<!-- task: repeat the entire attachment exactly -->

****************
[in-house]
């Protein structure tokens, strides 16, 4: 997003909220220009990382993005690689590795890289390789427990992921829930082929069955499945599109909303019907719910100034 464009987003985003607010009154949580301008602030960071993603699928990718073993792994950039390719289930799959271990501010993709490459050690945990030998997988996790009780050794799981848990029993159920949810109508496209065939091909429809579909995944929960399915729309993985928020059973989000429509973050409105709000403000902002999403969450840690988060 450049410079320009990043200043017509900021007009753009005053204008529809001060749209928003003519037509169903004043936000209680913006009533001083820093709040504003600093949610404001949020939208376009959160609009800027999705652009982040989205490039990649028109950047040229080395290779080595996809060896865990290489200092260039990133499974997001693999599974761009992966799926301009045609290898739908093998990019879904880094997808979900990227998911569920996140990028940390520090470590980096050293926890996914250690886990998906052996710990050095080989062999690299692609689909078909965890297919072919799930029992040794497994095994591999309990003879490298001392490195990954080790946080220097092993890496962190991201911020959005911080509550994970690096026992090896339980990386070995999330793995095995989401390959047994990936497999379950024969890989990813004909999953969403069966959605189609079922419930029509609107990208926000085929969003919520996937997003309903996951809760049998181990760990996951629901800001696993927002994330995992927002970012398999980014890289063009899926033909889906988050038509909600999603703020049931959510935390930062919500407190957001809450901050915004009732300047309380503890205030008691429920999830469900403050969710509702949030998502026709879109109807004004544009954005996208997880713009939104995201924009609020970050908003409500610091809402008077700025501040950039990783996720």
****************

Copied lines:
[in-house]
């Protein structure tokens, strides 16, 4: 997003909220220009990382993005690689590795890289390789427990992921829930082929069955499945599109909303019907719910100034 464009987003985003607010009154949580301008602030960071993603699928990718073993792994950039390719289930799959271990501010993709490459050690945990030998997988996790009780050794799981848990029993159920949810109508496209065939091909429809579909995944929960399915729309993985928020059973989000429509973050409105709000403000902002999403969450840690988060 450049410079320009990043200043017509900021007009753009005053204008529809001060749209928003003519037509169903004043936000209680913006009533001083820093709040504003600093949610404001949020939208376009959160609009800027999705652009982040989205490039990649028109950047040229080395290779080595996809060896865990290489200092260039990133499974997001693999599974761009992966799926301009045609290898739908093998990019879904880094997808979900990227998911569920996140990028940390520090470590980096050293926890996914250690886990998906052996710990050095080989062999690299692609689909078909965890297919072919799930029992040794497994095994591999309990003879490298001392490195990954080790946080220097092993890496962190991201911020959005911080509550994970690096026992090896339980990386070995999330793995095995989401390959047994990936497999379950024969890989990813004909999953969403069966959605189609079922419930029509609107990208926000085929969003919520996937997003309903996951809760049998181990760990996951629901800001696993927002994330995992927002970012398999980014890289063009899926033909889906988050038509909600999603703020049931959510935390930062919500407190957001809450901050915004009732300047309380503890205030008691429920999830469900403050969710509702949030998502026709879109109807004004544009954005996208997880713009939104995201924009609020970050908003409500610091809402008077700025501040950039990783996720």